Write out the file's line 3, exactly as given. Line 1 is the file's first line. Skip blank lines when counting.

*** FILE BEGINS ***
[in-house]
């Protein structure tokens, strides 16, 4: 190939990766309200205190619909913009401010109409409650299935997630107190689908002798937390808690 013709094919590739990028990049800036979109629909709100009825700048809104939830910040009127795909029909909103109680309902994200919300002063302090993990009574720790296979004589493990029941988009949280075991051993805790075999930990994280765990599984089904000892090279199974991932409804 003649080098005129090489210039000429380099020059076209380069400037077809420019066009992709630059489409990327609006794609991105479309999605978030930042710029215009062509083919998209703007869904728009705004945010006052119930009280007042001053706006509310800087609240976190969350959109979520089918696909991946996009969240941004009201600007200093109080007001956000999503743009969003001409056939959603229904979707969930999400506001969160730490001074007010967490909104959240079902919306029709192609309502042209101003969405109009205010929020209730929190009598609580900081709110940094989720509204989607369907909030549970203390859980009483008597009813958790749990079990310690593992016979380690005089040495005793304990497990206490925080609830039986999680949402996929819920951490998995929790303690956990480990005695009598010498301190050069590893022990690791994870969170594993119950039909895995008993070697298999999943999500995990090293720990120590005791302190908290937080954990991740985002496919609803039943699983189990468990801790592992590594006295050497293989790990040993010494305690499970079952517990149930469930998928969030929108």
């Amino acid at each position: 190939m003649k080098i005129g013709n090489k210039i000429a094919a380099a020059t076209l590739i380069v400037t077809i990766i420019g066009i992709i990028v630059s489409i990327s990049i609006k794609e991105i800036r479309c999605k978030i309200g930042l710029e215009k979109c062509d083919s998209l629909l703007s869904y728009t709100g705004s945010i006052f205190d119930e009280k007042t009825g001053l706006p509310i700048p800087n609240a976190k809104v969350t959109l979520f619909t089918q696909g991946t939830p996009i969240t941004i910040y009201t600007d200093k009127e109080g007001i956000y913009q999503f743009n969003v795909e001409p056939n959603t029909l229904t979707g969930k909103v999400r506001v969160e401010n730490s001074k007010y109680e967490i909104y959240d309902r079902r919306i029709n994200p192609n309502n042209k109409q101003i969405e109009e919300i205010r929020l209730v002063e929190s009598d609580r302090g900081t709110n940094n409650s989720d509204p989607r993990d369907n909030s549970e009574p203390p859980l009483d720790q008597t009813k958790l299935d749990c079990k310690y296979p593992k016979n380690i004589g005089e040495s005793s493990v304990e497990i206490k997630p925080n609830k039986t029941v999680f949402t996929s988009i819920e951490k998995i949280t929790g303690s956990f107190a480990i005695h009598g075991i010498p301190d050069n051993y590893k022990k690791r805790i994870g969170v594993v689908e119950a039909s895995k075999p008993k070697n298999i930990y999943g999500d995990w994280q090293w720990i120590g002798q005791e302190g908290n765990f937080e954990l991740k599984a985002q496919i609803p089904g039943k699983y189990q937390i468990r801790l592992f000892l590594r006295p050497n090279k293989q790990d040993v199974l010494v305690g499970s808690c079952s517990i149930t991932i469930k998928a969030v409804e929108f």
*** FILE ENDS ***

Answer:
């Amino acid at each position: 190939m003649k080098i005129g013709n090489k210039i000429a094919a380099a020059t076209l590739i380069v400037t077809i990766i420019g066009i992709i990028v630059s489409i990327s990049i609006k794609e991105i800036r479309c999605k978030i309200g930042l710029e215009k979109c062509d083919s998209l629909l703007s869904y728009t709100g705004s945010i006052f205190d119930e009280k007042t009825g001053l706006p509310i700048p800087n609240a976190k809104v969350t959109l979520f619909t089918q696909g991946t939830p996009i969240t941004i910040y009201t600007d200093k009127e109080g007001i956000y913009q999503f743009n969003v795909e001409p056939n959603t029909l229904t979707g969930k909103v999400r506001v969160e401010n730490s001074k007010y109680e967490i909104y959240d309902r079902r919306i029709n994200p192609n309502n042209k109409q101003i969405e109009e919300i205010r929020l209730v002063e929190s009598d609580r302090g900081t709110n940094n409650s989720d509204p989607r993990d369907n909030s549970e009574p203390p859980l009483d720790q008597t009813k958790l299935d749990c079990k310690y296979p593992k016979n380690i004589g005089e040495s005793s493990v304990e497990i206490k997630p925080n609830k039986t029941v999680f949402t996929s988009i819920e951490k998995i949280t929790g303690s956990f107190a480990i005695h009598g075991i010498p301190d050069n051993y590893k022990k690791r805790i994870g969170v594993v689908e119950a039909s895995k075999p008993k070697n298999i930990y999943g999500d995990w994280q090293w720990i120590g002798q005791e302190g908290n765990f937080e954990l991740k599984a985002q496919i609803p089904g039943k699983y189990q937390i468990r801790l592992f000892l590594r006295p050497n090279k293989q790990d040993v199974l010494v305690g499970s808690c079952s517990i149930t991932i469930k998928a969030v409804e929108f």